OVERVIEW:  The goal of the first year year Practicum is to give our students a chance to begin to develop their practical lawyering skills as well as their ethical and professional sensibilities alongside the analytical skills they are honing in their doctrinal courses.  We chose to link Practicum to Contracts, one of our three first semester doctrinal courses, so that we could develop hypothetical exercises that built upon a particular substantive law foundation, and so that three professors could collaborate closely in teaching the course.  Thus we created a “paper client,” Elaine Lobato, who is involved in an employment contract dispute, and we generated various practice-related exercises designed to help students think in practical ways about client representation.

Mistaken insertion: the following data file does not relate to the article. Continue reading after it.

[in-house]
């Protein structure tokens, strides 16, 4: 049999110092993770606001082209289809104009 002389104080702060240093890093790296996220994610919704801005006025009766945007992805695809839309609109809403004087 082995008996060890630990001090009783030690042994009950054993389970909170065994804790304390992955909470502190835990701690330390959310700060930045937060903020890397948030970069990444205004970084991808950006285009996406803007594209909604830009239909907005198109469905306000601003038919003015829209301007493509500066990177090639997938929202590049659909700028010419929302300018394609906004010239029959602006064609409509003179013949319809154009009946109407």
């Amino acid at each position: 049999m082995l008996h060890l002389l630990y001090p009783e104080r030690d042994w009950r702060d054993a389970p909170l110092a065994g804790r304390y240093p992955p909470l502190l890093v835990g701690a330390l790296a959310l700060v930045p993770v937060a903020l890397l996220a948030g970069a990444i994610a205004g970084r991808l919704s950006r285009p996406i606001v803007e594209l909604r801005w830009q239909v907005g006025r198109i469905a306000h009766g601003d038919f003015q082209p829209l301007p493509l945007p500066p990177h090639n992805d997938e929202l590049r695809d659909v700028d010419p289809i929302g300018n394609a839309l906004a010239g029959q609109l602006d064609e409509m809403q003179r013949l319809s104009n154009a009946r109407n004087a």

MOORE section (please note that the other sections incorporated some of these elements as well, or generated their own exercises and assignments):


    This section of Practicum regularly broke into small groups, either two groups of 20 students, or three groups of 13.  These groups were led by the instructor, her 2L teaching assistant and invited guest facilitators, including other faculty and staff members.


    Hypothetical exercises:


    1.  The first exercise was a mock interview of the client, Elaine Lobato (played by a 3L student actor) by her attorney, Atticus Finch (a 2L actor).  Our Practicum students observed the interview, and then were given the opportunity to ask the client additional questions to help draw out the factual basis for her potential claim.  This first exercise focused on the importance of building a trust relationship with the client, as well as thorough fact development.